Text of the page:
Top Ten Tuesday: Favorite Books of 2020
While it’s been a turbulent year, we’ve discovered some great books that have both comforted and confronted us. Here’s a look at some of the best books that we’ve read this year. Thanks to That Artsy Reader Girl for the topic!
I thought this was a so-so- year of reading, but looking back at it, choosing five favorites was pretty challenging!
The Poppy War by R. F. Kuang
Fang Runin is one of the most memorable protagonists I’ve read, and Kuang’s rich world is a joy to explore. I can’t wait to read the final book in this epic trilogy.
The Hate U Give by Angie Thomas
I really should have read this book a long time ago. It’s exactly as brilliant as everyone says it is, and it was a very timely read in this awful year.
A Guide for the Perplexed by Dara Horn
Few books have consistently surprised my like this one did. I never did write a review for it, but this book is brimming with mysteries and deep secrets at every turn.
Gideon the Ninth by Tamsyn Muir
Featuring yet another extremely charming protagonist, I had a lot of fun reading this blend of stylish sci-fi and dark magic.
Rhythm of War by Brandon Sanderson
I waited three years for this book, and it did not disappoint. Now we’re just three years from the end of the first part of the Stormlight Archive. The wait begins again…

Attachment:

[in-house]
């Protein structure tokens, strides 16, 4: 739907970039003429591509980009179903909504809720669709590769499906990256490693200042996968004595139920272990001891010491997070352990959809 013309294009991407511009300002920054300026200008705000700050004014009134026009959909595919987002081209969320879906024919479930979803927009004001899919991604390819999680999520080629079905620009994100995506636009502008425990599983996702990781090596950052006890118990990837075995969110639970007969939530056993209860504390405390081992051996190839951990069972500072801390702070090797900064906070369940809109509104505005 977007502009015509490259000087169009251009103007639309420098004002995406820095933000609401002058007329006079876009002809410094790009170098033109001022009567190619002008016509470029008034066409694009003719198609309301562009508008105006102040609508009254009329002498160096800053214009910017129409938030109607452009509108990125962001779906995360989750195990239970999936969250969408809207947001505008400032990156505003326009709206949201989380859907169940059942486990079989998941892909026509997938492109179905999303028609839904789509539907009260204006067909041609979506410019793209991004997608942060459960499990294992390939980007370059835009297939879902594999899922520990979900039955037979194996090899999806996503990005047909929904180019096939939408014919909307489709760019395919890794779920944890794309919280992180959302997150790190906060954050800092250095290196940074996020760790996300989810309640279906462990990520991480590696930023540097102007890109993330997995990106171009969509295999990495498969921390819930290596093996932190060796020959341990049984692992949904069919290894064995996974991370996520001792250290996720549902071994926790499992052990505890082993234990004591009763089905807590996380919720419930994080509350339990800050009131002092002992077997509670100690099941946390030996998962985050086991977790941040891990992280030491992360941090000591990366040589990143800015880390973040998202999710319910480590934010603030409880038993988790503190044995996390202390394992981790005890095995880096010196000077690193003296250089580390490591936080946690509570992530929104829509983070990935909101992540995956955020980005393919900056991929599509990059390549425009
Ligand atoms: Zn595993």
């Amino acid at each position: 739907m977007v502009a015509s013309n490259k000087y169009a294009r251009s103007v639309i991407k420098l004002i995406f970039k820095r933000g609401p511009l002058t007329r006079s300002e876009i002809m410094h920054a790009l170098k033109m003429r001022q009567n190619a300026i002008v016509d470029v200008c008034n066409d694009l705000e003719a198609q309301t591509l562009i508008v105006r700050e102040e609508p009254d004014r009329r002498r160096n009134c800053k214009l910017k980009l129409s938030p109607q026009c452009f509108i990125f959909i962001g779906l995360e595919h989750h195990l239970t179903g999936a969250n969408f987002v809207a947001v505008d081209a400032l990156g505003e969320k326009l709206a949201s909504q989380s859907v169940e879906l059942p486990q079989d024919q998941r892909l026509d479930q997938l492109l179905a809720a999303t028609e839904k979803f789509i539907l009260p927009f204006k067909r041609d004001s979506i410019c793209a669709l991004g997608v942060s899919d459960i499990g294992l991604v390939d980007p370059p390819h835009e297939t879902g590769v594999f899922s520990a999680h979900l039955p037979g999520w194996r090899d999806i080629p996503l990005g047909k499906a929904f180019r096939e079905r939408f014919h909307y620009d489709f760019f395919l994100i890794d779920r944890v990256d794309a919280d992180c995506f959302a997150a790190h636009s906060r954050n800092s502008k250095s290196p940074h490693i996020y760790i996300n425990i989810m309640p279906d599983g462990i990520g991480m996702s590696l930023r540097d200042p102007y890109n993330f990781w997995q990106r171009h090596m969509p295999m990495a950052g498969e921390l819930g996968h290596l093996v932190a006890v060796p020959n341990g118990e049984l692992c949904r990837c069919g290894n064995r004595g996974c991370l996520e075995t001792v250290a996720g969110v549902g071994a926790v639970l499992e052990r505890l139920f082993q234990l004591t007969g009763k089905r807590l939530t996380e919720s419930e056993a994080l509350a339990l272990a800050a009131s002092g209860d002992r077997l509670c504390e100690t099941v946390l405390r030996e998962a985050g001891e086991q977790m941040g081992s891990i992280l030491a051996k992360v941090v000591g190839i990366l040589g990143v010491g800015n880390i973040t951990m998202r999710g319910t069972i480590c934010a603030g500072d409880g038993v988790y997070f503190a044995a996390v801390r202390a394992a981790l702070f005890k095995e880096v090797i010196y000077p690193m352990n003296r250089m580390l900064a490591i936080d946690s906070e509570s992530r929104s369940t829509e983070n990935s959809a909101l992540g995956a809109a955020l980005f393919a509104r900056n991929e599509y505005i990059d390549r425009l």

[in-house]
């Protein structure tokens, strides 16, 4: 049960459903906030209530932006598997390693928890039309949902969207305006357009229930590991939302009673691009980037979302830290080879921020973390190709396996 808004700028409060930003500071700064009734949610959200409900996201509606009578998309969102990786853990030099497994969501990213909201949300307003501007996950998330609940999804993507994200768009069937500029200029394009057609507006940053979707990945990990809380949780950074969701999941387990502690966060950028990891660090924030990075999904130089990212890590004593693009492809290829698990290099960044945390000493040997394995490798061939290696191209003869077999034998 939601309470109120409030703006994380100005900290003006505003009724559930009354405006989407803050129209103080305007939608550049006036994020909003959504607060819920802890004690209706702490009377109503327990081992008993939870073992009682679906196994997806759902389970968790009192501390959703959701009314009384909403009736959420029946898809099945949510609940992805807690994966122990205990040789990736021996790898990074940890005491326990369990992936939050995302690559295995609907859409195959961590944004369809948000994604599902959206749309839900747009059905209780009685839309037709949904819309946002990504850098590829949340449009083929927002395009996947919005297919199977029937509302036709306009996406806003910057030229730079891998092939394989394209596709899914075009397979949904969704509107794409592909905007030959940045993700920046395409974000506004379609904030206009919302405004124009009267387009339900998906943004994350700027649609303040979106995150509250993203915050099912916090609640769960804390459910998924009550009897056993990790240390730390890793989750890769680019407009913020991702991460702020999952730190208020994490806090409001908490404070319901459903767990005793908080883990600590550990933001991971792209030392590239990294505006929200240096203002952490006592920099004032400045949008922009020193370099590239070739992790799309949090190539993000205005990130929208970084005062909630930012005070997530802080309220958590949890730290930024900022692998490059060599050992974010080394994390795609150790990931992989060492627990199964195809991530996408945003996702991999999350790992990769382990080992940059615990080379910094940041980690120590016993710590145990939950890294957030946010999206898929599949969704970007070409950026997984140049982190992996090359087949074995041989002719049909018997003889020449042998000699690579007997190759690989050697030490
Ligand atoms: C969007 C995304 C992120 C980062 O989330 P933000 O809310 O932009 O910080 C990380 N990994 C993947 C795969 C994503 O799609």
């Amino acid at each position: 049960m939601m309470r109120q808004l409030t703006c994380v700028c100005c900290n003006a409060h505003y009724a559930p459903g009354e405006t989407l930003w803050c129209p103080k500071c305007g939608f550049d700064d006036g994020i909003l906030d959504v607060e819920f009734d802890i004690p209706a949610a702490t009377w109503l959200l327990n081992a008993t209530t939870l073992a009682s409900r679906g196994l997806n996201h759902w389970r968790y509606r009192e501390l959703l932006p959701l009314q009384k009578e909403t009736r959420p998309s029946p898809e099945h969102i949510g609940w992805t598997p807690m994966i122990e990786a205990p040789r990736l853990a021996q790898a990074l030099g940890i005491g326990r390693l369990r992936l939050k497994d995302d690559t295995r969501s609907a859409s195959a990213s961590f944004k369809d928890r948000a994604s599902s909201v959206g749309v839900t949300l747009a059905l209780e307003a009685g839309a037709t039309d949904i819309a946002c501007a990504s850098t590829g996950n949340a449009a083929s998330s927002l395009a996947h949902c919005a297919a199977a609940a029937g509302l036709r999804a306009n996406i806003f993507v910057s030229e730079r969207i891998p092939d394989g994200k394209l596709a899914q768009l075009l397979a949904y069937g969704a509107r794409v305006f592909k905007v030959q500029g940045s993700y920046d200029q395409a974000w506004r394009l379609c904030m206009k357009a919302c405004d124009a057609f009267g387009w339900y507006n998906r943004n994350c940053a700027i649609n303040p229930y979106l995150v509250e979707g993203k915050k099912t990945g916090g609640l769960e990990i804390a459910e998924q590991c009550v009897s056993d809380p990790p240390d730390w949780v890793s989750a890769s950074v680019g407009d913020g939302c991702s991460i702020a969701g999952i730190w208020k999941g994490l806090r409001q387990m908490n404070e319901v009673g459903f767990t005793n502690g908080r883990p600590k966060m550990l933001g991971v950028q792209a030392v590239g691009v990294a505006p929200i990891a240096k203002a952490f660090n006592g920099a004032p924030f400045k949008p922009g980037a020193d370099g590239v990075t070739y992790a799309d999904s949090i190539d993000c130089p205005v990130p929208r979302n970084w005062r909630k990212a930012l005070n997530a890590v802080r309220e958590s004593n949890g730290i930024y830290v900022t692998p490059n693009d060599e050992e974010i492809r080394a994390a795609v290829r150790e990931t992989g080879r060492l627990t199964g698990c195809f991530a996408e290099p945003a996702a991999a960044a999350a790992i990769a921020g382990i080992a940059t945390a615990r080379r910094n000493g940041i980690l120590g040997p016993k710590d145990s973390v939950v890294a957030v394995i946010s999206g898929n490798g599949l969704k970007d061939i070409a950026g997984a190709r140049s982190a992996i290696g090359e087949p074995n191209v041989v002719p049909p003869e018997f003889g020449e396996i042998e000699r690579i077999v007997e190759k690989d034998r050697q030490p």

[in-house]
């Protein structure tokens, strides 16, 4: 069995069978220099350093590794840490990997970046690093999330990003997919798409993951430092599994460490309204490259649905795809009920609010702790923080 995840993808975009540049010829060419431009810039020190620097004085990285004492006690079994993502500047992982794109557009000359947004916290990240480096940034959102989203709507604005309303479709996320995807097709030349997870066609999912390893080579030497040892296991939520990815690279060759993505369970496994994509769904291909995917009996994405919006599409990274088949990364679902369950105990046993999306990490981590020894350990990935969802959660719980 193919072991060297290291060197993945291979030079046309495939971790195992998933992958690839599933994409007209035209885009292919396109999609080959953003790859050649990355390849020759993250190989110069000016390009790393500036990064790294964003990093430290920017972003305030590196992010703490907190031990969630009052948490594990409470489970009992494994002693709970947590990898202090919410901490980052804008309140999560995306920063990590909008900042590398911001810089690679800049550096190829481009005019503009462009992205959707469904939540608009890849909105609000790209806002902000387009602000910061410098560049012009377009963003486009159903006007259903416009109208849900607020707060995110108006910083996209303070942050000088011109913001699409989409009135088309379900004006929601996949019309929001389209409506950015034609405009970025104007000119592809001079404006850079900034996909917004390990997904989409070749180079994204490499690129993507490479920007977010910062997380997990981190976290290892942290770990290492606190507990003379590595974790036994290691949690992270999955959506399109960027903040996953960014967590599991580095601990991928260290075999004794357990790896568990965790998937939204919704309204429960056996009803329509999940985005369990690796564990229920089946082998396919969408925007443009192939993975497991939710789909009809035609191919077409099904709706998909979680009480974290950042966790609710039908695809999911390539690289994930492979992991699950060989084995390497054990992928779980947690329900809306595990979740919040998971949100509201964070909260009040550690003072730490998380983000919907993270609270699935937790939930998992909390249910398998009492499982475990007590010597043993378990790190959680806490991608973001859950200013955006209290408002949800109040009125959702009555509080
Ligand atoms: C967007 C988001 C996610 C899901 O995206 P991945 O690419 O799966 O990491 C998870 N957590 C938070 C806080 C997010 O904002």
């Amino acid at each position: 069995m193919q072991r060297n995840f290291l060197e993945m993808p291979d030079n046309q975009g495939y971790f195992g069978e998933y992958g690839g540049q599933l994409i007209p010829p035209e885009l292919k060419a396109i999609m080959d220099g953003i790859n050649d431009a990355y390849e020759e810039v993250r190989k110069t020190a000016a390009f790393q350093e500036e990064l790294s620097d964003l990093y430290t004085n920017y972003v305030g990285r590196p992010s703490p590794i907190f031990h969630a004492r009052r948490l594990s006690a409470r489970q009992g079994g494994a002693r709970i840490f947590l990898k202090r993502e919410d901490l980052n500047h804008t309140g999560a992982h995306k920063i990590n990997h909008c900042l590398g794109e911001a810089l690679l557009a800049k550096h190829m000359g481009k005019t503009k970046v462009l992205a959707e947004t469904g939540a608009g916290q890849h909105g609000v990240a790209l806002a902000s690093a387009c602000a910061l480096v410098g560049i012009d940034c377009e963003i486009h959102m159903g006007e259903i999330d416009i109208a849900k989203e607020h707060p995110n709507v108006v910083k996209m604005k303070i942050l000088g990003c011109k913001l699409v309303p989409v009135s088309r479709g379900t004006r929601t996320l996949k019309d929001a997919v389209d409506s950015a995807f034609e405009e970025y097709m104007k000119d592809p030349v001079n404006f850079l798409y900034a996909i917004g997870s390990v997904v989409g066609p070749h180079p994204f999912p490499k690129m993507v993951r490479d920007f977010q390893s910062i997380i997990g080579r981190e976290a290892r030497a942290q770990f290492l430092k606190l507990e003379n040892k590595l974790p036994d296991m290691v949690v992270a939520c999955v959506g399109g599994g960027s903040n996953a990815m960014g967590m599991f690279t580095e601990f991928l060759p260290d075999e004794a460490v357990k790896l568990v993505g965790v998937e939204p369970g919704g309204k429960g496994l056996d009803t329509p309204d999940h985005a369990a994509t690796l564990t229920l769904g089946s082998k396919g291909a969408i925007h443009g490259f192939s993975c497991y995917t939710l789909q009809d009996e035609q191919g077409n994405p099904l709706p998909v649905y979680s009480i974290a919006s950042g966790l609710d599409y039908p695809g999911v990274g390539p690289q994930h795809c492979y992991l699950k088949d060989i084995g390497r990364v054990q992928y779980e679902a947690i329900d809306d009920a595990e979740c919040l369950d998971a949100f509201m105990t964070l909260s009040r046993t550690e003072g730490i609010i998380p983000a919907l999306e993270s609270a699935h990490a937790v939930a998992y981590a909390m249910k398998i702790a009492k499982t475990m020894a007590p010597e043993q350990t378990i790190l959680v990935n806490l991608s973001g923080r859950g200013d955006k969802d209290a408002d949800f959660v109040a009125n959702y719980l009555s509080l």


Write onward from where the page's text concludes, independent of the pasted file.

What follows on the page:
The Wave by Susan Casey
I savored this one; trying to read just a chapter or two at a time. Casey writes about these mind blowingly powerful waves that stretch to the height of skyscrapers, and interviews surfers who seek out some of the world’s biggest waves. She also delved into how much we don’t yet understand about these waves. All around a fascinating book that I’ll be returning to.
Severance by Ling Ma
This was in some ways the perfect year to read this book. Shen Fever is obliterating New York City (along with most of the world) and Candace Chen continues to go to work for as long as she can, even when she’s the only one left at the company who isn’t sick, and one of the only people left in the city. Chilling in a way that it wouldn’t have been in 2019.
The Vanishing Half by Britt Bennett
I also tried to savor this book; only reading a few chapters a day. It’s at the top of so many lists this year I won’t go into the plot but suffice it to say it’s worth the hype.
Girl, Woman, Other by Bernardine Evaristo
Everything from the format of this novel to the intricate characters, was done well. It was one of those books where at the end of each chapter (each of which focused on one of the many characters) I needed to talk to someone about it. I’ll definitely return to this one again.
Migrations by Charlotte McConaghy
Set in a very near future, this novel gets at the heart of environmental fiction today; the panic and the adoration for species that are quickly disappearing. The complex protagonist was someone I both rooted for and questioned and I really enjoyed McConaghy’s writing style. Already looking out for her forthcoming novel.